Scenic view overlooking a couple of hog barns National Pork Board

Court rules CAFOs not exempt from reporting hazard releases

U.S. Court of Appeals of the District of Columbia Circuit vacated a 2008 rule that exempted livestock facilities from being required to report the release of hazardous substances from animal waste into the air.

On Tuesday, the U.S. Court of Appeals for the District of Columbia Circuit ruled to vacate a federal ruling from 2008 that generally exempted livestock facilities from being required to report the release of hazardous substances from animal waste into the air, according to the National Law Review.          

“The court’s decision creates regulatory uncertainty for many large livestock operations across the country that may now be subject to annual reporting requirements for the release of hazardous substances from animal waste to the air under the Comprehensive Environmental Response, Compensation and Liability Act of 1980 and the Emergency and Community Right-to-Know Act of 1986. The decision may also impact state-based reporting exemptions to the extent they incorporate or are tied to the federal reporting requirements,” according to the National Law Review.

Under CERCLA and EPCRA, authorities are to be notified when certain amounts of defined hazardous substances, such as ammonia and hydrogen sulfide, are released from a facility. The Environmental Protection Agency has broad authority to investigate the case and decide remediation measures to be taken. Livestock facilities were granted an exemption from CERCLA reporting requirements for releases to the air from animal waste for all livestock facilities and exempted all livestock operations, except for concentrated animal feeding operations from EPCRA reporting requirements for releases to the air under a 2008 rule.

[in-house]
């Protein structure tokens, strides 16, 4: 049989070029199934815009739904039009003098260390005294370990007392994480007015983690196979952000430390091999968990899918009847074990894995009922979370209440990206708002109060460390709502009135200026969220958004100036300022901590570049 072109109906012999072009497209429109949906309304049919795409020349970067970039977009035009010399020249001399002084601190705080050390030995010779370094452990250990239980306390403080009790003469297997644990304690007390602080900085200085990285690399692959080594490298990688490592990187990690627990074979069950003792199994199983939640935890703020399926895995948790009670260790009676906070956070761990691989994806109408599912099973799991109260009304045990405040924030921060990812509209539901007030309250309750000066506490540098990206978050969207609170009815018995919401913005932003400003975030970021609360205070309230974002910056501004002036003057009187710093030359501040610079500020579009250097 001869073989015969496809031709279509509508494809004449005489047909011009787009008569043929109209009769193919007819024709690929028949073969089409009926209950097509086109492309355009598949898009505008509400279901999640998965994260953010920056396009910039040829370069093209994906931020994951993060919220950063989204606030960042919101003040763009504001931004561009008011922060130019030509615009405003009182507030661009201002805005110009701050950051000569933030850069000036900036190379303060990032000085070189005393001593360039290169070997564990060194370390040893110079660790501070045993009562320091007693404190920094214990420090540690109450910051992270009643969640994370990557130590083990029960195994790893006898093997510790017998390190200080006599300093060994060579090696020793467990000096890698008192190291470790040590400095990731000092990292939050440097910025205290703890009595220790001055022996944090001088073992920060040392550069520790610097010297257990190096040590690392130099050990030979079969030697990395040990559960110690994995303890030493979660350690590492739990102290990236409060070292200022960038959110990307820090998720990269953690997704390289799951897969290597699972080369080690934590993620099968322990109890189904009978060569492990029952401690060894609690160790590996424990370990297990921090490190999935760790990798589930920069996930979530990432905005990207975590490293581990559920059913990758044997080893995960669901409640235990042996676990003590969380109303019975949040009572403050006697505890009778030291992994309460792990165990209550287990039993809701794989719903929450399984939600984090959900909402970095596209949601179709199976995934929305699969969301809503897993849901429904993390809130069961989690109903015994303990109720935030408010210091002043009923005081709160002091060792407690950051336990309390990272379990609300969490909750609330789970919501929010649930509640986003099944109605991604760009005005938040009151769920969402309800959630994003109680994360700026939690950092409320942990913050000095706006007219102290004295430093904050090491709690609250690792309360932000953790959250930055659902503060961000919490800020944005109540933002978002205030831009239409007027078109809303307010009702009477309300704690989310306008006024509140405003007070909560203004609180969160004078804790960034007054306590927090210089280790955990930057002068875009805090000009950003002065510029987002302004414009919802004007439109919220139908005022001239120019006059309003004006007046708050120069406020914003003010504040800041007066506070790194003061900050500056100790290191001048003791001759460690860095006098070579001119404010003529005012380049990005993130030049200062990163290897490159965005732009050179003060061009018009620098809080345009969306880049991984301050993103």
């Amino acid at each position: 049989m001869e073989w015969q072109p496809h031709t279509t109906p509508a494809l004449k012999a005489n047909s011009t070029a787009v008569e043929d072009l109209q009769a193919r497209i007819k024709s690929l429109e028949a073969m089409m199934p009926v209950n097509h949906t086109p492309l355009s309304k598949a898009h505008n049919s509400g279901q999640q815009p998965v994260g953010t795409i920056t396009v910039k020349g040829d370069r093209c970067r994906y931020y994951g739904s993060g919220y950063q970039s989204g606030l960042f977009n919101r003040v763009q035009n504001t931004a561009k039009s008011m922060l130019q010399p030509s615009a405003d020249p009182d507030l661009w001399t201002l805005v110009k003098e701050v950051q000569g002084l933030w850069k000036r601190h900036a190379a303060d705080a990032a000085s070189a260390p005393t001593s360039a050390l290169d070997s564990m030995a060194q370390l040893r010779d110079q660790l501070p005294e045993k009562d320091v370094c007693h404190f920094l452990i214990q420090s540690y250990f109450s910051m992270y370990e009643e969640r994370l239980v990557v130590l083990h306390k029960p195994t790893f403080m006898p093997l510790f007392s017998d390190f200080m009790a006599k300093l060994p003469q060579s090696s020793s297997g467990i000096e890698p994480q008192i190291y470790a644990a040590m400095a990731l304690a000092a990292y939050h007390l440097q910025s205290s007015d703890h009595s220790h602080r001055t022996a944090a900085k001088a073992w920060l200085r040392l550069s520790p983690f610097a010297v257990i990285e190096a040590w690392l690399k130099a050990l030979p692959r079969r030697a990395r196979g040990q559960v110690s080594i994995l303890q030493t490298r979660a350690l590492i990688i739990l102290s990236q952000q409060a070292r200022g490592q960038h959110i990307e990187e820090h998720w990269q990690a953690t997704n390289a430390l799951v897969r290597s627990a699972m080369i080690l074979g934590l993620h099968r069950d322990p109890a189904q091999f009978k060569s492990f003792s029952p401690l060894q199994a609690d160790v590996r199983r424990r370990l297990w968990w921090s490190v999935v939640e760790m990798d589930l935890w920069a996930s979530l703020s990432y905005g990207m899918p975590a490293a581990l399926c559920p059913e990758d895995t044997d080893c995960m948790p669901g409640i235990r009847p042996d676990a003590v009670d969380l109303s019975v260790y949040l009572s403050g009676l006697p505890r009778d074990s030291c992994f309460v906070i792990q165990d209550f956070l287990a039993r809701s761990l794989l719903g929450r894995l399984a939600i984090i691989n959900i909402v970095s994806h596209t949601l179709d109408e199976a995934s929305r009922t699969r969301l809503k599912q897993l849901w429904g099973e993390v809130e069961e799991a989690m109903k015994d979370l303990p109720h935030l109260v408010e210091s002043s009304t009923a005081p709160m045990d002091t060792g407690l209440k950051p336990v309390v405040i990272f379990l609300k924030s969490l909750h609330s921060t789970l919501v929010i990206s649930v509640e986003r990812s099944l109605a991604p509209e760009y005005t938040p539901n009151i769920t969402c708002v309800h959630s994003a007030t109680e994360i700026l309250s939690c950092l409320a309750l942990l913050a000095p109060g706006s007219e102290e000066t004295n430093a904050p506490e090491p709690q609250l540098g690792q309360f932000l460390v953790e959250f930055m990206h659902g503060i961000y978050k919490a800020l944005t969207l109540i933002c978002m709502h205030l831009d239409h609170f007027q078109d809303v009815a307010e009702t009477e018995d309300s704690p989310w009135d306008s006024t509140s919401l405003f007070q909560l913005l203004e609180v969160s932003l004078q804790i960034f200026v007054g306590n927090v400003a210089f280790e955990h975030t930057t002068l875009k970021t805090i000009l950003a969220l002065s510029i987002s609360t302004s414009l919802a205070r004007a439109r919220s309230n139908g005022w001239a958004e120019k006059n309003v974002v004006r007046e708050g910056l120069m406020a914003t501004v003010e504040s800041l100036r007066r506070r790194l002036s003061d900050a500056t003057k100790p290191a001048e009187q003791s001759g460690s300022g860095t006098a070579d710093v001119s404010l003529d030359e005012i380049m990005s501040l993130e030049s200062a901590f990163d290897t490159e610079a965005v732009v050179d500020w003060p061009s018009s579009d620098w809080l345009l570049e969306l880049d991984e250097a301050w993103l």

Waterkeeper Alliance led a group of environmental groups challenging that 2008 rule, claiming the rule allowed the EPA to go beyond its authority by creating the reporting exemptions. The National Law Review states, “EPA’s proposed rule took the position that such reports are unnecessary from livestock facilities, given that the agency could not foresee a situation where it would take a future response action as a result of such notification because ‘the source (animal waste) and nature (to the air over a broad area) are such that on-going releases makes an emergency response unnecessary, impractical and unlikely’ (EPA further noted that it had never taken response action based on notifications of air releases from animal waste).”

EPA had contended that such reporting requirements were “useless,” and a response action would be “impractical” in a situation where a livestock facility released hazardous substances to the air that could cause human harm, such as a release to the air of hydrogen sulfide, methane and ammonia from manure pit agitation, but that did not persuade the court.

The National Law Review concludes: “This decision is not likely to be the last word on reporting exemptions for releases from animal waste. The court noted that its decision does not address whether an exemption from reporting would be lawful if the costs of such regulation outweigh the benefits, providing an opening for future regulatory action from EPA on this topic. Moreover, the decision may also be appealed to the U.S. Supreme Court.”

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